Mexico’s Riviera Maya in Ruins
Monday, October 24, 2005
Flooding, power outages, and looting continue to plague Mexico’s Yucatan resort towns.
An estimated 10,000 tourists are trying to make their way home safely following the aftermath of hurricane Wilma. Most of these tourists have spent the past three days stranded in humid, crowded shelters with few amenities, eating nothing but crackers and canned tuna. Cancun’s airport remains closed until Wednesday, so vacationers are desperately trying to reach Merida, where the nearest airport is located. Inevitably, this journey will be complicated by roads which either remain submerged under several feet of water or are still impassable because of storm debris.
“The level of destruction is without precedent” said Felix Gonzalez, Governor of Mexico’s easternmost state, Quintana Roo.
Over the weekend, 30-foot waves pounded Cancun’s oceanfront hotels and businesses. Some reports indicate that most of these were submerged up to their third stories. The hurricane’s storm surge caused widespread coastal flooding, cutting off many beach resorts from the mainland. Wilma has caused extensive beach erosion along the coast, exposing bare limestone in many locations.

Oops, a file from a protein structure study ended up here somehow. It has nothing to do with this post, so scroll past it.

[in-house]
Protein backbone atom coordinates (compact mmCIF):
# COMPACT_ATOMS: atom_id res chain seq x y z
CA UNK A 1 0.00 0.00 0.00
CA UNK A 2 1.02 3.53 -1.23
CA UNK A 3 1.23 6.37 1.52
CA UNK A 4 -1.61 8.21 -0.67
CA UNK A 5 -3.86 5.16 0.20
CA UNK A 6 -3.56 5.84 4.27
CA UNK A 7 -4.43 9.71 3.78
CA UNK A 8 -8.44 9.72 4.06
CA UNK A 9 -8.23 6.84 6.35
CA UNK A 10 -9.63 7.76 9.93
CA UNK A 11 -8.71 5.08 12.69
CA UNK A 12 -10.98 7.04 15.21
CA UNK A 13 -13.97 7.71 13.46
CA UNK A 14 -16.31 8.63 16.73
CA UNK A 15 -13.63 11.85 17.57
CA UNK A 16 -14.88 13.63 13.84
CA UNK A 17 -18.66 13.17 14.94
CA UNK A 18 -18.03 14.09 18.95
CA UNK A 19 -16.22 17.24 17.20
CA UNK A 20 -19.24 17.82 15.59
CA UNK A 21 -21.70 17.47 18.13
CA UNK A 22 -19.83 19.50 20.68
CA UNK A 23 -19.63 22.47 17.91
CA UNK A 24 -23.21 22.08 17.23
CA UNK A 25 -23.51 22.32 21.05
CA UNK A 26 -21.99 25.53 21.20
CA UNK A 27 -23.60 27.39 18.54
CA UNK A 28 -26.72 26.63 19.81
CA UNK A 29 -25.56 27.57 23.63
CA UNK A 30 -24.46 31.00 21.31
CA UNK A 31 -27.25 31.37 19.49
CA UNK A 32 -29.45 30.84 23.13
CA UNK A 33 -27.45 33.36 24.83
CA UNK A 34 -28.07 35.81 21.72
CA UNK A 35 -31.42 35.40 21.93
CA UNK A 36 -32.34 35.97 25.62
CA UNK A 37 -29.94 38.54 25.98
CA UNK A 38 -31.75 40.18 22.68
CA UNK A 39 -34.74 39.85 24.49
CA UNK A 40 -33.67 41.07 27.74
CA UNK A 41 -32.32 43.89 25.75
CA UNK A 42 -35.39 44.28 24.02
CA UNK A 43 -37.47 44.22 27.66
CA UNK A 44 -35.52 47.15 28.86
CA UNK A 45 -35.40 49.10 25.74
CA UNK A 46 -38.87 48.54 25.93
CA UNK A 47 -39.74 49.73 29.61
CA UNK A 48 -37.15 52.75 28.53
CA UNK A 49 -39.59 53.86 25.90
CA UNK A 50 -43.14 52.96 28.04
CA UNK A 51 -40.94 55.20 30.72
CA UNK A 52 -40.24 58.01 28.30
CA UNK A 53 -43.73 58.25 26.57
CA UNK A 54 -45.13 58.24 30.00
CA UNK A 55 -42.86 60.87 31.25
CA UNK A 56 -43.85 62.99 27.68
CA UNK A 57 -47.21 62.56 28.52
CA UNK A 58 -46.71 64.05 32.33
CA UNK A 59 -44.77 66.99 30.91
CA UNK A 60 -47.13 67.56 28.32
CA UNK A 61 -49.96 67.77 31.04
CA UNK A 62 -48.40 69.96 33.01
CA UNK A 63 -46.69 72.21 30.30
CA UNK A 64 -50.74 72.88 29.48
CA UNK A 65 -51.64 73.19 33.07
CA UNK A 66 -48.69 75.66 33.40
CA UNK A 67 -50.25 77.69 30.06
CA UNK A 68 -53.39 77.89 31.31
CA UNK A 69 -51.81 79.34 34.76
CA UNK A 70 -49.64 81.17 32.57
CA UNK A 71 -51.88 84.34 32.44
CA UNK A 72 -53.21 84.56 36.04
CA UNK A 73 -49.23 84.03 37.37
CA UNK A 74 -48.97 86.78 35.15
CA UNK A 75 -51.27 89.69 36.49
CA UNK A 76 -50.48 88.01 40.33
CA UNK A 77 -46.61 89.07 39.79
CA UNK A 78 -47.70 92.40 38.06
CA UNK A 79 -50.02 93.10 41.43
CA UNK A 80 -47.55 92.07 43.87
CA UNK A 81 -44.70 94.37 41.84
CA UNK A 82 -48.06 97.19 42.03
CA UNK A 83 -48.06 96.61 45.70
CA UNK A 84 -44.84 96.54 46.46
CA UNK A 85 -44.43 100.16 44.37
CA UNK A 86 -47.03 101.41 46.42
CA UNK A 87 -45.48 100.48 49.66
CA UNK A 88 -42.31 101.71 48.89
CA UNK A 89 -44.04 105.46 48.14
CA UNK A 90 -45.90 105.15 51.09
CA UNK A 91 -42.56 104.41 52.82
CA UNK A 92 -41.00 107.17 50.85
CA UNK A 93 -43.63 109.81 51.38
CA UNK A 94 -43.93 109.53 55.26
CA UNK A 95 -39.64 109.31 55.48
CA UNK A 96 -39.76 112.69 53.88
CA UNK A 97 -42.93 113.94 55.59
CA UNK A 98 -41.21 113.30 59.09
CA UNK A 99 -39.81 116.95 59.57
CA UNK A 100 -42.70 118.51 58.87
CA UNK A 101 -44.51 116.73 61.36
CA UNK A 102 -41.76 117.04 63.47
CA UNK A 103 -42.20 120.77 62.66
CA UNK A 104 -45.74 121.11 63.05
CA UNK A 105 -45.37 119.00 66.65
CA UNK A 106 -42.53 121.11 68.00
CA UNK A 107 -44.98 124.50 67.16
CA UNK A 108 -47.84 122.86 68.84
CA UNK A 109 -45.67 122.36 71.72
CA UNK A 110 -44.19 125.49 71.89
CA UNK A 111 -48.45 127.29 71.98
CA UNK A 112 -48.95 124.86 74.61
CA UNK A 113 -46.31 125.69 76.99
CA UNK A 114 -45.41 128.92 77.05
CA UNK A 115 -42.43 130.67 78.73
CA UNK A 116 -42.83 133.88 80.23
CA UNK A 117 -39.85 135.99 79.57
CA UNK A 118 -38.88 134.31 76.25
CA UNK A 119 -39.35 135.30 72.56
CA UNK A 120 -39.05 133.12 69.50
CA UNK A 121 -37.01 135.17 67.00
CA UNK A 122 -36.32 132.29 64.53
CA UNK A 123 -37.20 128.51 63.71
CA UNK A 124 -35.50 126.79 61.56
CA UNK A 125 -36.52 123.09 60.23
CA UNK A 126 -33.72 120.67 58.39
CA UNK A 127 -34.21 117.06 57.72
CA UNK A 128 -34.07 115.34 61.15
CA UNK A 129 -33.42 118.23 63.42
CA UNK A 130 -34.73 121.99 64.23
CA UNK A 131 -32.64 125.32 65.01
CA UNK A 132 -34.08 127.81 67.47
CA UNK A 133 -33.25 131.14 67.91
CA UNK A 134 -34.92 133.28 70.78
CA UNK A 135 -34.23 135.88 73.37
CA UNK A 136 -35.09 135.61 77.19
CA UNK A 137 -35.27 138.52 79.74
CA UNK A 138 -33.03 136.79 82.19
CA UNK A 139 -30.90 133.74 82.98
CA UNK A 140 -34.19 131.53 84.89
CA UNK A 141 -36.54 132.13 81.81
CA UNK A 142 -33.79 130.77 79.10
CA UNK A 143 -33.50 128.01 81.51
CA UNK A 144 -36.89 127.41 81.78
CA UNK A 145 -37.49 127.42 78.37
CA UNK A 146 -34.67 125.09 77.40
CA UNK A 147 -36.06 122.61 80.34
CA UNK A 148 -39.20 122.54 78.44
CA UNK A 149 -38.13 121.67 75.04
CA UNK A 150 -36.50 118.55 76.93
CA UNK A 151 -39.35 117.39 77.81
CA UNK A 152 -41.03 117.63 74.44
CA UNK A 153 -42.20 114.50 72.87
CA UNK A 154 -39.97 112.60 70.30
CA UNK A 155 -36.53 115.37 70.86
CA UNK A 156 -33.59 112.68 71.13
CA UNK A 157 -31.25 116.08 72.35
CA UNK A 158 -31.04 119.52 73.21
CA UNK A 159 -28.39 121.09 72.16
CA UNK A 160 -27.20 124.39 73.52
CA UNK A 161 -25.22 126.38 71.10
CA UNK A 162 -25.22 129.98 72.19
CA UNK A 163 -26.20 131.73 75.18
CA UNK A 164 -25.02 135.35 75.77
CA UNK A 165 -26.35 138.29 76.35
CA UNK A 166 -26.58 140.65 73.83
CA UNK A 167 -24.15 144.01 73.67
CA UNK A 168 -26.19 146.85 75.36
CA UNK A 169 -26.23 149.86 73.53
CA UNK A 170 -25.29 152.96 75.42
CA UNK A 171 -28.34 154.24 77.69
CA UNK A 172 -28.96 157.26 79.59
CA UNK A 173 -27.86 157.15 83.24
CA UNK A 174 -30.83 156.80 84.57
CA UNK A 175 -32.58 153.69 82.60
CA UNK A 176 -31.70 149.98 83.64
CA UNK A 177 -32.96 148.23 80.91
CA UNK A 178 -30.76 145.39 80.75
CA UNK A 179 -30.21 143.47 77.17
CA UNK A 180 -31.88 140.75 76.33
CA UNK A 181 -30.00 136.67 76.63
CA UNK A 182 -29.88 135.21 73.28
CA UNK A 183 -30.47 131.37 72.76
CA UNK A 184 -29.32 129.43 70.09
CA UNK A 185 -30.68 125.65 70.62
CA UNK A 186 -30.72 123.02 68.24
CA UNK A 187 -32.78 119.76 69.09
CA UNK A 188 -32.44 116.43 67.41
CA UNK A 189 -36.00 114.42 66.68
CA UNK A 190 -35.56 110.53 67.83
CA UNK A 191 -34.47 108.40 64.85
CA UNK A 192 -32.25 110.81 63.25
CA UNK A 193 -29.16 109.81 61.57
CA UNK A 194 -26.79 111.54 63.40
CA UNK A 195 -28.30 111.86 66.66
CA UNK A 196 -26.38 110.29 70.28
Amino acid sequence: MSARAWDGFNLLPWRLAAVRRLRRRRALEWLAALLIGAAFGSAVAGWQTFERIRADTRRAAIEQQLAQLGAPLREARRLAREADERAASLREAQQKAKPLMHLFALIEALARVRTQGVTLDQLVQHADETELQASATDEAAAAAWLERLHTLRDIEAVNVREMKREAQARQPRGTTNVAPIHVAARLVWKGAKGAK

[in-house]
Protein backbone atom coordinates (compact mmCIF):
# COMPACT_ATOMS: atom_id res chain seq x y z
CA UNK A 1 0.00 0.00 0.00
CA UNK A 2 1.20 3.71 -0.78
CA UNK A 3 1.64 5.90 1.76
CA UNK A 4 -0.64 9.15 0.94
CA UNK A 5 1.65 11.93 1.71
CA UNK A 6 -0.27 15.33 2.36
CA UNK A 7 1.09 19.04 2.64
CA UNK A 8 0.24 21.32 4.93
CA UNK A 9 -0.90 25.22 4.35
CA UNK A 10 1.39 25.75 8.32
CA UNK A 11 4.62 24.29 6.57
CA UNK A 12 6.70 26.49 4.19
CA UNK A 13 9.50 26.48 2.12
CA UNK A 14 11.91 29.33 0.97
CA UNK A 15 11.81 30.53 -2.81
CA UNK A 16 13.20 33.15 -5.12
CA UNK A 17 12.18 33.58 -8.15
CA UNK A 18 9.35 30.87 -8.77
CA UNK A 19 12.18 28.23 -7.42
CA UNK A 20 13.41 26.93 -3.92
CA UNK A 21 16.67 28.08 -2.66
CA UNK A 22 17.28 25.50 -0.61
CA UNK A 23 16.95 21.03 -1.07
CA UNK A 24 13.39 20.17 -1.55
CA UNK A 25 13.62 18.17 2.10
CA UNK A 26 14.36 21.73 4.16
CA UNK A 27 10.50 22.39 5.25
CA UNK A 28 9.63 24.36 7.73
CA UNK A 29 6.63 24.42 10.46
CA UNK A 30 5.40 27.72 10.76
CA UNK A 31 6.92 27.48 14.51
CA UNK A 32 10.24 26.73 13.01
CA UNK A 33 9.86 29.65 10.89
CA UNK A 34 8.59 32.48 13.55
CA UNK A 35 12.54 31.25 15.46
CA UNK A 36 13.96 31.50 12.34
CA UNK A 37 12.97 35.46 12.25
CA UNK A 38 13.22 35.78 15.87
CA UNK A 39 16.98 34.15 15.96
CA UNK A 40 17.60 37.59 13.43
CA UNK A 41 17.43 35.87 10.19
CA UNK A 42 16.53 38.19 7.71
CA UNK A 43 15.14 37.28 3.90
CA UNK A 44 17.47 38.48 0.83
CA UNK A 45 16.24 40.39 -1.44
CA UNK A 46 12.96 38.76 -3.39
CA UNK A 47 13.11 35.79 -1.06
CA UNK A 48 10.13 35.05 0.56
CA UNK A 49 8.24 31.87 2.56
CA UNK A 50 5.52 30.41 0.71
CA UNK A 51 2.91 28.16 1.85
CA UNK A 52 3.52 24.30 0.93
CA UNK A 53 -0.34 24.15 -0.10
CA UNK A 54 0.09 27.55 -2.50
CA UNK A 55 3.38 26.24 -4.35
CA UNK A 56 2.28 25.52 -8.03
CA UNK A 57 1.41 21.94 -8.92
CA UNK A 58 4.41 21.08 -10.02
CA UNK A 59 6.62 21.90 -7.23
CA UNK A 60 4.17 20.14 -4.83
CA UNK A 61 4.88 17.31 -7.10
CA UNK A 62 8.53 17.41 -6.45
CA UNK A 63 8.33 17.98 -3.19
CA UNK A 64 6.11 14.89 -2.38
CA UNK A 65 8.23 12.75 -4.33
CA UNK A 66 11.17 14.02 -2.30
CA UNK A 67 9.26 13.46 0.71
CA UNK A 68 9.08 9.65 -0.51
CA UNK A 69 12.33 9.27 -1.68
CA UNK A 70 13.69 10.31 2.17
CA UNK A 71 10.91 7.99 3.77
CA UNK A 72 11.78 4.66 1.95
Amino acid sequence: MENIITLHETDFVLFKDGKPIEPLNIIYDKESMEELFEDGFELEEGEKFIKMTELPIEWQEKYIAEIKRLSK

After the hurricane moved on, much of the Yucatan peninsula was left without water, electricity, and other essentials. Rioting and looting soon followed, and most storefronts were stripped bare of merchandise.
It is known that most of Cancun’s resort hotels were damaged severely, but little information is available.
Marriott issued a release earlier, stating that the three Marriott-owned properties in and around Cancun would be closed due to damages, not reopening until next year. The full text of this release can be found here. Starwood Hotels and Resorts acknowledged Sunday that their two hotels in Cancun would be closed for business, but Starwood seemed to indicate that the full scope of the damages was still unknown.
Both of these hotel chains stand to reap insurance benefits, so most agree that the cost of repairs in the wake of this disaster should be offset. However, most folks who own timeshares in this part of the world are probably wondering whether they will have to pay special assessments or other fees on properties that could remain unuseable for several months at the very least.
For those affected by this hurricane, we extend our hopes, prayers, and best wishes.